FCC Opens Hearings on Major Amateur Frequency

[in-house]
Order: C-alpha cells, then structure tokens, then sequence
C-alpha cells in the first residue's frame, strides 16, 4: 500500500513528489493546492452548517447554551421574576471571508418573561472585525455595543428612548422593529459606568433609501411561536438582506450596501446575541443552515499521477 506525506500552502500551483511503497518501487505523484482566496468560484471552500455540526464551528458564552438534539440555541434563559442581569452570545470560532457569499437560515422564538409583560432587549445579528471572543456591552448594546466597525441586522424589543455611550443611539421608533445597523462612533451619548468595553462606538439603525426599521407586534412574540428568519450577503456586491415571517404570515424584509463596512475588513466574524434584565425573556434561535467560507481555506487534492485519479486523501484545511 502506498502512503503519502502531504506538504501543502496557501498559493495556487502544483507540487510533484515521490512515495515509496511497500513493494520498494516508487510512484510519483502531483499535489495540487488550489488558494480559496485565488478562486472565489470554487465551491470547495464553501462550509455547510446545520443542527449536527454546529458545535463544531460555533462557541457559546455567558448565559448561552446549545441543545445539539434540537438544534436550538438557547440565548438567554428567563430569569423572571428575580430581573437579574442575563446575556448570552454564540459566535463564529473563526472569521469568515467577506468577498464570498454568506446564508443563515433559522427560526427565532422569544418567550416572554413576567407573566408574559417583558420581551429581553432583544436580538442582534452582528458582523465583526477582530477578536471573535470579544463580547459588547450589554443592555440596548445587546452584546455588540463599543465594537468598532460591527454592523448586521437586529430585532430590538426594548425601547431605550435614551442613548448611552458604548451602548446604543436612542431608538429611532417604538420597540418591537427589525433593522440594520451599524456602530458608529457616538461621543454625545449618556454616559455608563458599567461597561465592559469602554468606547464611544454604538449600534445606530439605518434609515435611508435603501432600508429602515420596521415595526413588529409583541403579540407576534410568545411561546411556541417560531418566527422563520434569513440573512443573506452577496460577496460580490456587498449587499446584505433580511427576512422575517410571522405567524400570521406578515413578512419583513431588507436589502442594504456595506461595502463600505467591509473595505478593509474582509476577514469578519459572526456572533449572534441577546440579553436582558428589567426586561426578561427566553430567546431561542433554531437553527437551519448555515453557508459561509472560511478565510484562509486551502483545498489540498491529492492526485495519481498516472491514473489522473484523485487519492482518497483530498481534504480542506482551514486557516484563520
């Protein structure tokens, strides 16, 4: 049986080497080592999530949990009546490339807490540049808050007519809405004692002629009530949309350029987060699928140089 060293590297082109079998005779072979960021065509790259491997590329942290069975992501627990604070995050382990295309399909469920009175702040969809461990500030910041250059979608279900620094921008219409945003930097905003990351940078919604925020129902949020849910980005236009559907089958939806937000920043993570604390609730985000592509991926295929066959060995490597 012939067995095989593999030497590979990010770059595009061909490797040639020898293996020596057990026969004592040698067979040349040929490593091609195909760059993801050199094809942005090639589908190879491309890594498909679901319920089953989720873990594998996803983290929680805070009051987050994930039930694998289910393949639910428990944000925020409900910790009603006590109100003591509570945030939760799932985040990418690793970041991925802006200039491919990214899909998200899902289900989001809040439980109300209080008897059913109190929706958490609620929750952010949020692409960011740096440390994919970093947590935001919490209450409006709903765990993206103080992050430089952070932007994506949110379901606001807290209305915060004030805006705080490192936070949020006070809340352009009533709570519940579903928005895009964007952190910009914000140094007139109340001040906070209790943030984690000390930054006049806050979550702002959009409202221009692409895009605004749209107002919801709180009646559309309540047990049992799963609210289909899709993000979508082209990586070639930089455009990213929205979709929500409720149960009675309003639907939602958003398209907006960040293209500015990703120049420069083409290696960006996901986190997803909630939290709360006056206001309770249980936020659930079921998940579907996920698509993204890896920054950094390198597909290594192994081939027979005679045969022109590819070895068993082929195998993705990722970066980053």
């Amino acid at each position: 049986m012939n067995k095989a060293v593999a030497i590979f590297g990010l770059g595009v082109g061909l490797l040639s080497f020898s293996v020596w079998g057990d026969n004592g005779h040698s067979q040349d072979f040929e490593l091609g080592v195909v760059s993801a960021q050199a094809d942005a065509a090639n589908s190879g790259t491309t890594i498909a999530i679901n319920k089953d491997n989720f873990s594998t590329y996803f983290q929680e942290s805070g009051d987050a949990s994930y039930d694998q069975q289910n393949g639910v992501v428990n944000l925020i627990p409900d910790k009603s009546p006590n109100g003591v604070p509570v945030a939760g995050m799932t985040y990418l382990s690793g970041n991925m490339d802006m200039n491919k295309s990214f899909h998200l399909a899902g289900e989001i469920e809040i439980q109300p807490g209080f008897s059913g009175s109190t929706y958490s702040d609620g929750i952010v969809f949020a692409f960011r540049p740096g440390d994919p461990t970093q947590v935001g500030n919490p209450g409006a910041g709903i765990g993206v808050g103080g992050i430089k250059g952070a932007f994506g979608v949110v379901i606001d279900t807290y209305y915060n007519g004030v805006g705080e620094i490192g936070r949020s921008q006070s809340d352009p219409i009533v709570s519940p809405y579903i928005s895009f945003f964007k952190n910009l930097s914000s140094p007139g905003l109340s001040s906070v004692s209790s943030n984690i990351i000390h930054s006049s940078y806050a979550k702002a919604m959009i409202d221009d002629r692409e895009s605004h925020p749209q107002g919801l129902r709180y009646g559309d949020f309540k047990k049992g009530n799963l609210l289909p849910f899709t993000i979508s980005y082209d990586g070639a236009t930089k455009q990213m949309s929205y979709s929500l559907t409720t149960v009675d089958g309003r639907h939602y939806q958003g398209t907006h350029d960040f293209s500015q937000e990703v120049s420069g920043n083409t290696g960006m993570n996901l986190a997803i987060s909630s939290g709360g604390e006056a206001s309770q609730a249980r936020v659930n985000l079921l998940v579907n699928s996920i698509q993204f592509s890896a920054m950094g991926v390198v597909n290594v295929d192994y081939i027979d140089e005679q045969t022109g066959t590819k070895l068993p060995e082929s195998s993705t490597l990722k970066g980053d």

The FCC has opened hearings on what may be the most impactful change to amateur radio since the Navy was forced to give up control of the airwaves. In the proposal, created by numerous military advisors, representatives of NENA (National Emergency Number Association) and other interests, the FCC reduces amateur RF operation to 80 and 40 meters, and reduces the number of repeaters to two on 2 meters in any county. It appears the major push is wrapped around the recent developments of digital voice radio in the amateur service. The technological advances have allowed amateurs to make contacts around the world much more reliably than by using RF. Since the Internet “will never fail” according to the document, it is assumed that the amateur service (note they’ve dropped “radio” from the title) will have better luck by using the shared Internet resource we all use. Another portion, that limiting the number of 2 meter repeaters, is based on a survey taken by FCC-designated scanner listeners around the nation. Apparently, even in large cities, repeaters are remarkably silent. Scanner recordings over a 24 hour period show only “repeater ID’s” to be the only audio passed through the systems.  The proposal contends that two repeaters on the common 2 meter band should be all that is needed for random conversation, occasional traffic direction, and the occasional ARES or traffic net activity. As for the HF band reconfiguration, the FCC document purports that the HF bands have been so quiet for so long, technologists have predicted that HF propagation will never return. This speculation is based on the astro-physical axiom, “Don’t use it, you lose it.”  Apparently the HF spectrum has checked out. Optimists point out the reduction to two functioning HF bands should bring a reduction in the price of HF radio gear, since, “They won’t need all those capissators, and resistometers and stuff,” according to the proposal’s technical appendix. The ARRL Board of Directors has taken a “Firm, proactive all-encompasing stance after consulting with the involved parties,” according to a release from the Chairman’s alternate office in Barbados. The Board has refused to release any further information, including on which side they stand regarding the proposal.  One Board Member was just beginning to report on that stance to a regional meeting when he was taken out by sniper fire, in accordance with Board “Silent or Die” sanctions. - DELARA News Staff Reporters (Following story is real) AIOCAT version 1.99 is available at: XP: http://ghafler.com/aiocatsetup.exe Win7,8,10 http://ghafler.com/aiocatwin7setup.exe  Lots of changes and modifications - George WD8KNC